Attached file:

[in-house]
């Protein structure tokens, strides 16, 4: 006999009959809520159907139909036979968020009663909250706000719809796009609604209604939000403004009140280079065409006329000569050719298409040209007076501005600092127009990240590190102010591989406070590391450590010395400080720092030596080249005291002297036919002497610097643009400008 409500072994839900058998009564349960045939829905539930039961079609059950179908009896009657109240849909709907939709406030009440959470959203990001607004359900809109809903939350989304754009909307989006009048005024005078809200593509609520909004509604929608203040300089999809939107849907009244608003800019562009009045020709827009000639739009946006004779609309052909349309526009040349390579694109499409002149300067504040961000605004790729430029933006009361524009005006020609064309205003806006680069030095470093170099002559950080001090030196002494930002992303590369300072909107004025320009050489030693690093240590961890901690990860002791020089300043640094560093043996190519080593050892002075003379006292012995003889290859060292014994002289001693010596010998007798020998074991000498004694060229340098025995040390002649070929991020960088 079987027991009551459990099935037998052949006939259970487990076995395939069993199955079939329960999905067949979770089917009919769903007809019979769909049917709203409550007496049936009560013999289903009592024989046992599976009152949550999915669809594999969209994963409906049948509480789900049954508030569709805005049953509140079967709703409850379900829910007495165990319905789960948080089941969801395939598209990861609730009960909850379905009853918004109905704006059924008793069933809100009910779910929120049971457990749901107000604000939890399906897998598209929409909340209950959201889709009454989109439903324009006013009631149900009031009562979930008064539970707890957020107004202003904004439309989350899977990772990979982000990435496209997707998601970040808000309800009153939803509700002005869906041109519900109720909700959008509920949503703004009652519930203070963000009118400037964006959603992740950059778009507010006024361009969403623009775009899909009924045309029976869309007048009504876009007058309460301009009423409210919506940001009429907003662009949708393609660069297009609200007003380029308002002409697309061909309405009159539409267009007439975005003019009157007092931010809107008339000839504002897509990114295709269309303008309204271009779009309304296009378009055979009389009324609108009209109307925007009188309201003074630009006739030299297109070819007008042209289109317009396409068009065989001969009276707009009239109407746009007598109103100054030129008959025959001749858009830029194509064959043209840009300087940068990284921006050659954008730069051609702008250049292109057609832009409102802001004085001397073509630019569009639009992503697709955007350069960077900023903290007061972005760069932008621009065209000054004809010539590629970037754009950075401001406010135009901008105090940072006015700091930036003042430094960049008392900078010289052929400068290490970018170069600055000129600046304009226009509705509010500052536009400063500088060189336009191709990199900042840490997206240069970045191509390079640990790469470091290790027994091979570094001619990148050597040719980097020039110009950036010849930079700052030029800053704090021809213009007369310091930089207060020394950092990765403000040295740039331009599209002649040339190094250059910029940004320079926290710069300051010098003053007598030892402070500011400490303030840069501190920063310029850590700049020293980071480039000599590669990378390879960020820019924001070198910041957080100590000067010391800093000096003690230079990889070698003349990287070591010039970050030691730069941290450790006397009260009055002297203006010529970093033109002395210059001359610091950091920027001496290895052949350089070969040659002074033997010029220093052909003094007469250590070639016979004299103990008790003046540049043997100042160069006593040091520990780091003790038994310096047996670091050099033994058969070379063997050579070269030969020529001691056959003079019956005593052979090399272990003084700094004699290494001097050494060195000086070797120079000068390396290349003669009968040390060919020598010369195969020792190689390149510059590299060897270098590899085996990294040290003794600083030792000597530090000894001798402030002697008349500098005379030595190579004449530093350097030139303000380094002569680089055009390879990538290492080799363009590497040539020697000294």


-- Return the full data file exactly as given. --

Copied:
[in-house]
């Protein structure tokens, strides 16, 4: 006999009959809520159907139909036979968020009663909250706000719809796009609604209604939000403004009140280079065409006329000569050719298409040209007076501005600092127009990240590190102010591989406070590391450590010395400080720092030596080249005291002297036919002497610097643009400008 409500072994839900058998009564349960045939829905539930039961079609059950179908009896009657109240849909709907939709406030009440959470959203990001607004359900809109809903939350989304754009909307989006009048005024005078809200593509609520909004509604929608203040300089999809939107849907009244608003800019562009009045020709827009000639739009946006004779609309052909349309526009040349390579694109499409002149300067504040961000605004790729430029933006009361524009005006020609064309205003806006680069030095470093170099002559950080001090030196002494930002992303590369300072909107004025320009050489030693690093240590961890901690990860002791020089300043640094560093043996190519080593050892002075003379006292012995003889290859060292014994002289001693010596010998007798020998074991000498004694060229340098025995040390002649070929991020960088 079987027991009551459990099935037998052949006939259970487990076995395939069993199955079939329960999905067949979770089917009919769903007809019979769909049917709203409550007496049936009560013999289903009592024989046992599976009152949550999915669809594999969209994963409906049948509480789900049954508030569709805005049953509140079967709703409850379900829910007495165990319905789960948080089941969801395939598209990861609730009960909850379905009853918004109905704006059924008793069933809100009910779910929120049971457990749901107000604000939890399906897998598209929409909340209950959201889709009454989109439903324009006013009631149900009031009562979930008064539970707890957020107004202003904004439309989350899977990772990979982000990435496209997707998601970040808000309800009153939803509700002005869906041109519900109720909700959008509920949503703004009652519930203070963000009118400037964006959603992740950059778009507010006024361009969403623009775009899909009924045309029976869309007048009504876009007058309460301009009423409210919506940001009429907003662009949708393609660069297009609200007003380029308002002409697309061909309405009159539409267009007439975005003019009157007092931010809107008339000839504002897509990114295709269309303008309204271009779009309304296009378009055979009389009324609108009209109307925007009188309201003074630009006739030299297109070819007008042209289109317009396409068009065989001969009276707009009239109407746009007598109103100054030129008959025959001749858009830029194509064959043209840009300087940068990284921006050659954008730069051609702008250049292109057609832009409102802001004085001397073509630019569009639009992503697709955007350069960077900023903290007061972005760069932008621009065209000054004809010539590629970037754009950075401001406010135009901008105090940072006015700091930036003042430094960049008392900078010289052929400068290490970018170069600055000129600046304009226009509705509010500052536009400063500088060189336009191709990199900042840490997206240069970045191509390079640990790469470091290790027994091979570094001619990148050597040719980097020039110009950036010849930079700052030029800053704090021809213009007369310091930089207060020394950092990765403000040295740039331009599209002649040339190094250059910029940004320079926290710069300051010098003053007598030892402070500011400490303030840069501190920063310029850590700049020293980071480039000599590669990378390879960020820019924001070198910041957080100590000067010391800093000096003690230079990889070698003349990287070591010039970050030691730069941290450790006397009260009055002297203006010529970093033109002395210059001359610091950091920027001496290895052949350089070969040659002074033997010029220093052909003094007469250590070639016979004299103990008790003046540049043997100042160069006593040091520990780091003790038994310096047996670091050099033994058969070379063997050579070269030969020529001691056959003079019956005593052979090399272990003084700094004699290494001097050494060195000086070797120079000068390396290349003669009968040390060919020598010369195969020792190689390149510059590299060897270098590899085996990294040290003794600083030792000597530090000894001798402030002697008349500098005379030595190579004449530093350097030139303000380094002569680089055009390879990538290492080799363009590497040539020697000294």